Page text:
• Retention: 85 percent of employees say that the level of their company's CSR impacts their decision to stay at the company1
  • Productivity: More than a third of employees have said that they’ve given more time and effort to a job because of their employer’s sustainability agenda, and research suggests that CSR engagement increases employee productivity by 13 percent.2
  • Purchasing power: 70 percent of millennials say that they have changed their purchasing habits in support of a cause or social issue of interest, and 72 percent of Gen Z considers a company's purpose when deciding what to buy.1

We'll explore the five steps to help build out an effective integrated program for an organization's strong future in CSR, as shared by Brittany Mattfeld Craig, Managing Director of Campaign Engagement, Global Impact and Veena Jayadeva, Head of Corporate Social Responsibility, Guardian.

Create volunteer opportunities so your employees can champion your CSR program

Nearly 60 percent of companies offer paid time off (PTO) for employees to volunteer on their own personal time.3 Often, companies will provide the volunteer opportunities themselves at various levels and for different stakeholders. For instance, transactional volunteerism might be a day of service within the office such as packing hygiene kits for a local community domestic violence shelter. Or skills-based volunteerism might look like a professional with finance experience holding a long-term mentorship on financial literacy with an underserved community.

Match the gifts of your employees

65 percent of Fortune 500 companies offer matching gift programs with a median percentage of employee donation matching of 10.5 percent.4

At Guardian, we have a nationwide corporate giving campaign underway to assist Team Rubicon, a veteran-led disaster response agency, mobilizing volunteers at vaccination distribution sites in the US to help ensure vaccine equity. Our community partnership puts more volunteers on the ground in underserved areas to provide vaccination distribution support where it’s needed most.

As part of the $1 million grant, we are lending additional support to the largest vaccination campaign in this country’s history by providing a double match for employee donations to Team Rubicon, up to $250,000.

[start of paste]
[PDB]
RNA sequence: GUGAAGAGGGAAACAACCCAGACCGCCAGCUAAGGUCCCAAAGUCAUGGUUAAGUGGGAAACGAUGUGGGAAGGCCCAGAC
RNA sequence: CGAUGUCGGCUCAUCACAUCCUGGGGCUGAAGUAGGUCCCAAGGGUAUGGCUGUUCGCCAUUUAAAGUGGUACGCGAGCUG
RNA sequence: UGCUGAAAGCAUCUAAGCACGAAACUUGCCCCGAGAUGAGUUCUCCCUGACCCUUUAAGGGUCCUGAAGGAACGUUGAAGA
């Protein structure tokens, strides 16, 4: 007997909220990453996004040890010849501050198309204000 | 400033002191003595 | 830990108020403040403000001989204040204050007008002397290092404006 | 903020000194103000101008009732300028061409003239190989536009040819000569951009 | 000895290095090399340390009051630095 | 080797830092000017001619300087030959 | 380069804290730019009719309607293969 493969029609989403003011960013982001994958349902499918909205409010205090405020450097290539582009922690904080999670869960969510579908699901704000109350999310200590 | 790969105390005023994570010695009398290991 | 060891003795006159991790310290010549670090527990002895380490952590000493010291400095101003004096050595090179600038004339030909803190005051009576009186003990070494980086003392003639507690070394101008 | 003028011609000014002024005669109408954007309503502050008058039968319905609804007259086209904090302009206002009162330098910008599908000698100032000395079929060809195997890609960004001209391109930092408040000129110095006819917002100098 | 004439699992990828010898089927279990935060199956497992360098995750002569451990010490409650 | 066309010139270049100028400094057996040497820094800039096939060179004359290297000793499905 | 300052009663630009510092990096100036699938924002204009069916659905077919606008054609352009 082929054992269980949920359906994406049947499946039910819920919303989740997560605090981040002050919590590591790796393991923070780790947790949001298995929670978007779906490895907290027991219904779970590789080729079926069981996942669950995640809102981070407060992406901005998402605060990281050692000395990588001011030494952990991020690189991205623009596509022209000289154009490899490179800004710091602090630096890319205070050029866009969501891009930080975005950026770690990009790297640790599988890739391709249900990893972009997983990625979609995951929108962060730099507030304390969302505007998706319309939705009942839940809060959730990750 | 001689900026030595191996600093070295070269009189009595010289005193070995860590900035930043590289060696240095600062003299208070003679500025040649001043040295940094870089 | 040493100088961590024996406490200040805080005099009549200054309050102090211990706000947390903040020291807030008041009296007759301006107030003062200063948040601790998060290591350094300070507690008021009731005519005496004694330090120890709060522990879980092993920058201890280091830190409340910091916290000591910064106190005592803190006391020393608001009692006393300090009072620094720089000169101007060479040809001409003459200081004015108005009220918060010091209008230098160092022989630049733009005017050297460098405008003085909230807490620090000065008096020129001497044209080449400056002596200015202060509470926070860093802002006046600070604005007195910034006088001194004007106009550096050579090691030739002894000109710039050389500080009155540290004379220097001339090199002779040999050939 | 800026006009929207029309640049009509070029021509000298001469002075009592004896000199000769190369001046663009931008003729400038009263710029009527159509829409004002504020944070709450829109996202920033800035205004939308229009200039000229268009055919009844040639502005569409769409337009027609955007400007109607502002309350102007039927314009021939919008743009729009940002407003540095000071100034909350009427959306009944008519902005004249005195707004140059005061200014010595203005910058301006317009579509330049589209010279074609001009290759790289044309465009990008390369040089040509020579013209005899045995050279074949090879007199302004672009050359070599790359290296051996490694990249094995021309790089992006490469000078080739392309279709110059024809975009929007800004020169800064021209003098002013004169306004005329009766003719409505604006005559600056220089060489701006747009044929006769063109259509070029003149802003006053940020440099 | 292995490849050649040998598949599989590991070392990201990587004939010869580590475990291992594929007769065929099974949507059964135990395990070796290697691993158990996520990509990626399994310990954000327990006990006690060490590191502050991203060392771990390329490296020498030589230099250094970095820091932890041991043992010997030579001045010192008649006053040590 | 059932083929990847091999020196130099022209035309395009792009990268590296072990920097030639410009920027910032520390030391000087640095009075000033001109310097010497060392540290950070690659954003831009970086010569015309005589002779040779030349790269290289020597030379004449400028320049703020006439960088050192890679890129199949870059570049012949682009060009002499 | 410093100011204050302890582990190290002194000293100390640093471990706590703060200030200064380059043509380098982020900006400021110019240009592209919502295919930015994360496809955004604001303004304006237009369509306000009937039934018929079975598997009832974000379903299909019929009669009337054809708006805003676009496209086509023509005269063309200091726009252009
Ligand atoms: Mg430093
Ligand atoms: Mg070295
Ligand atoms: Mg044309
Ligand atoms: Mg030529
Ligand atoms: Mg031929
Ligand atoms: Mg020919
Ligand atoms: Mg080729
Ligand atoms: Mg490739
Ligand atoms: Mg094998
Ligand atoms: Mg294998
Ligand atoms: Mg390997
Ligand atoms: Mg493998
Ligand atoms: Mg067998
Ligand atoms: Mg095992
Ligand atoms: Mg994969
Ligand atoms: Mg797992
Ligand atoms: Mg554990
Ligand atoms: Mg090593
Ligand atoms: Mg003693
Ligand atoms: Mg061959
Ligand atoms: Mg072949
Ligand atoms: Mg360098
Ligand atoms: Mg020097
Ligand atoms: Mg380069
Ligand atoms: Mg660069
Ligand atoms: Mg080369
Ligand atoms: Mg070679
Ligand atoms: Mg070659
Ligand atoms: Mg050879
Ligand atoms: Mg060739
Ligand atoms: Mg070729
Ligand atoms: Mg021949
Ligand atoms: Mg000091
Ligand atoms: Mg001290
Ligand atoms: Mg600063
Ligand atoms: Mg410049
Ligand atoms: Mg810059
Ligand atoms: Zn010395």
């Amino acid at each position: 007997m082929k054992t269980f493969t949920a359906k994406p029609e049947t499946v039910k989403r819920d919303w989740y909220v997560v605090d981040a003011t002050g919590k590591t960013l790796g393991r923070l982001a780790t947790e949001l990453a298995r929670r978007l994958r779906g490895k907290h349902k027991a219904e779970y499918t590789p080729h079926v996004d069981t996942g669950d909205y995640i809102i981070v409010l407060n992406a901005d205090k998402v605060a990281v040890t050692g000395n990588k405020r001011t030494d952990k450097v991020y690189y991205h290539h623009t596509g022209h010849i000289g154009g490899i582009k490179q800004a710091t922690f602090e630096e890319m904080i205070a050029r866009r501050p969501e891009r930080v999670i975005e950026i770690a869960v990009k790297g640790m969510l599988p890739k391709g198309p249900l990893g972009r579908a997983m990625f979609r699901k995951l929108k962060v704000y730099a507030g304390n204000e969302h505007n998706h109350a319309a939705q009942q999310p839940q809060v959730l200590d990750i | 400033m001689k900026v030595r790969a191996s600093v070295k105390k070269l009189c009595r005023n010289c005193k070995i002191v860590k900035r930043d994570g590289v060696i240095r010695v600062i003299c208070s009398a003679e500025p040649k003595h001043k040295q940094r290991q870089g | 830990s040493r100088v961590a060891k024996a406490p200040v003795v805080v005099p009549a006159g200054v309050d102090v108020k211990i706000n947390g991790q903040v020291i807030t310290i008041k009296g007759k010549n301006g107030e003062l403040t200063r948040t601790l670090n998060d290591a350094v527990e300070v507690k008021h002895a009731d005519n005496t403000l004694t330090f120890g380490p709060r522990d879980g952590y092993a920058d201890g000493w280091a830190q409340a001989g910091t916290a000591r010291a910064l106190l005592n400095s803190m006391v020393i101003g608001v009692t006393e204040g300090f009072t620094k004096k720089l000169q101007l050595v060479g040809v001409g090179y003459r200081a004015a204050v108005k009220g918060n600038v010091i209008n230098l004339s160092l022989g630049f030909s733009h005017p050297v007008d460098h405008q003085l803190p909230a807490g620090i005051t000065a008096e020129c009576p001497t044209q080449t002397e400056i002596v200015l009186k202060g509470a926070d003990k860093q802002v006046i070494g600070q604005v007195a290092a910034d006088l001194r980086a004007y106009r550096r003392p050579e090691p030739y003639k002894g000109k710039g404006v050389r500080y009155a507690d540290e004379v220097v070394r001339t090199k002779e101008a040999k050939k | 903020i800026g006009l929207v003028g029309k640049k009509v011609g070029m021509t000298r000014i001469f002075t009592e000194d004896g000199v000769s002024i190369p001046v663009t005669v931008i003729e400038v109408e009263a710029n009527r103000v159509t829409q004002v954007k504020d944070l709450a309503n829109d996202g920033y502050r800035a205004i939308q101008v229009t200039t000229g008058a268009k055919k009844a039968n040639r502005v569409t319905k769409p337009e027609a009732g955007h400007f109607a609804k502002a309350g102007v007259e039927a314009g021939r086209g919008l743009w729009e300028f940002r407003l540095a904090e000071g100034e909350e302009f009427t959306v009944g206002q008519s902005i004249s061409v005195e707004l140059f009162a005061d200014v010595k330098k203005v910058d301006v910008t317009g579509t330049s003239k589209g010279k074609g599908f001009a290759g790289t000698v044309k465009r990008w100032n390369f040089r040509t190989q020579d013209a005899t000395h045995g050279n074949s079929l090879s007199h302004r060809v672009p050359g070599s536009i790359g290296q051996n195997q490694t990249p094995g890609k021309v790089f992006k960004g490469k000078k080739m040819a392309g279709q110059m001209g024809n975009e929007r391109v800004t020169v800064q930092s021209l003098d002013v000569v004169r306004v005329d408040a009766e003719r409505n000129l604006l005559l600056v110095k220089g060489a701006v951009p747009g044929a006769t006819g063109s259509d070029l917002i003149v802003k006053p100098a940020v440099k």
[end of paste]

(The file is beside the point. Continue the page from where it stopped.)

Carefully strategize your grant making and corporate giving plan when funding your CSR program

What is your company able to uniquely provide to have a positive community impact? Think of the alignment of the charity you want to support with the pillars of your core business. Having strong alignment with your corporate purpose and your specific community is of key importance in grant making.

To implement a CSR program, consider the funding required:

  • whether you need a corporate foundation.
  • what your budget needs to be to manage and maintain the program.
  • whether you need several large grants or many small ones.

Most companies don't have the ability to write a check to solve a societal problem. So a good CSR program strives to strike a balance between giving corporate dollars and encouraging employees and executives to act as champions for nonprofit partners, whether by providing funding or through actions.

Give your employees a safety net for hardship or natural disaster with employee assistance funds

The impact of financial stress on workers costs employers 13 - 18 percent of annual salary costs.5 Whether it be in response to COVID-19 or other natural disasters, companies can utilize an Employee Assistance Fund (EAF) or Employee Assistance Program (EAP) to help support employees who may have been impacted by personal hardship. Some organizations provide employees with the choice to give to an EAP, in addition to charitable giving, because coworkers want to support one another in times of need.

Nearly 50% of all employers offer an EAP that can provide needed support for workers struggling with natural disaster, virtual mental health or substance abuse counseling, and legal services. But only 5% of employees utilize it due to lack of awareness.6

Find your biggest supporters in employee networks

Employee resource groups, or ERGs, currently exist at 90 percent of Fortune 500 companies.7 They are voluntary groups of employees who share common interests; these are typically an organization's most community-engaged and socially conscious colleagues. When leading a CSR initiative, this is a key group to tap into to find your philanthropic champions.

Bringing a CSR program to life could take anywhere from 3 to 12 months. Use that time to do your homework: survey your employees to find out what matters to them, consider the pain points within your own community, and explore what your organization can do that is inherent to your core business. And don't forget to share this strategy with your employees. They are your biggest and best brand ambassadors that can put core business values into action. But they can't get on board if they don't know what's in the works. They will help you evangelize your program from the start, and one year down the road, your community impact will be greater.


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